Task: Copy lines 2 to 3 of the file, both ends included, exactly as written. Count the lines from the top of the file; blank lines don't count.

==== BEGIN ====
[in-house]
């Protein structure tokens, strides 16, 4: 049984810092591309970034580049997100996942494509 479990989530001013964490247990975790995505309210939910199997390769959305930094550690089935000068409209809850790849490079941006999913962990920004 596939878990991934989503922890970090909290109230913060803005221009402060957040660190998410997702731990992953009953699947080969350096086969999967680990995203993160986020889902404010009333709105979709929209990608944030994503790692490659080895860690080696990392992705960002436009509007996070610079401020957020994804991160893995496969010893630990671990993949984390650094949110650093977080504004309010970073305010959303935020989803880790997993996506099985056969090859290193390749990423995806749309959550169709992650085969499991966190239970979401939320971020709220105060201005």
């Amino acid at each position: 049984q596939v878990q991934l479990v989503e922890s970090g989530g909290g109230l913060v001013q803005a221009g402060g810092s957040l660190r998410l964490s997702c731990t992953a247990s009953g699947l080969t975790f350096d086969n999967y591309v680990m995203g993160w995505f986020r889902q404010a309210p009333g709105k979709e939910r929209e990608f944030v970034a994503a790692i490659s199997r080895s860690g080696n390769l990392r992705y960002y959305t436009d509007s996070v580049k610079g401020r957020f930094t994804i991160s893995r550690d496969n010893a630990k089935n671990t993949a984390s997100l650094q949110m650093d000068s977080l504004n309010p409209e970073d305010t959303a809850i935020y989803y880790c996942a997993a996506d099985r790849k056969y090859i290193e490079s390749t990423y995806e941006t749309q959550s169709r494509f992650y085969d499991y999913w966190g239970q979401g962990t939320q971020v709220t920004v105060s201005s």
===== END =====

């Protein structure tokens, strides 16, 4: 049984810092591309970034580049997100996942494509 479990989530001013964490247990975790995505309210939910199997390769959305930094550690089935000068409209809850790849490079941006999913962990920004 596939878990991934989503922890970090909290109230913060803005221009402060957040660190998410997702731990992953009953699947080969350096086969999967680990995203993160986020889902404010009333709105979709929209990608944030994503790692490659080895860690080696990392992705960002436009509007996070610079401020957020994804991160893995496969010893630990671990993949984390650094949110650093977080504004309010970073305010959303935020989803880790997993996506099985056969090859290193390749990423995806749309959550169709992650085969499991966190239970979401939320971020709220105060201005």
């Amino acid at each position: 049984q596939v878990q991934l479990v989503e922890s970090g989530g909290g109230l913060v001013q803005a221009g402060g810092s957040l660190r998410l964490s997702c731990t992953a247990s009953g699947l080969t975790f350096d086969n999967y591309v680990m995203g993160w995505f986020r889902q404010a309210p009333g709105k979709e939910r929209e990608f944030v970034a994503a790692i490659s199997r080895s860690g080696n390769l990392r992705y960002y959305t436009d509007s996070v580049k610079g401020r957020f930094t994804i991160s893995r550690d496969n010893a630990k089935n671990t993949a984390s997100l650094q949110m650093d000068s977080l504004n309010p409209e970073d305010t959303a809850i935020y989803y880790c996942a997993a996506d099985r790849k056969y090859i290193e490079s390749t990423y995806e941006t749309q959550s169709r494509f992650y085969d499991y999913w966190g239970q979401g962990t939320q971020v709220t920004v105060s201005s």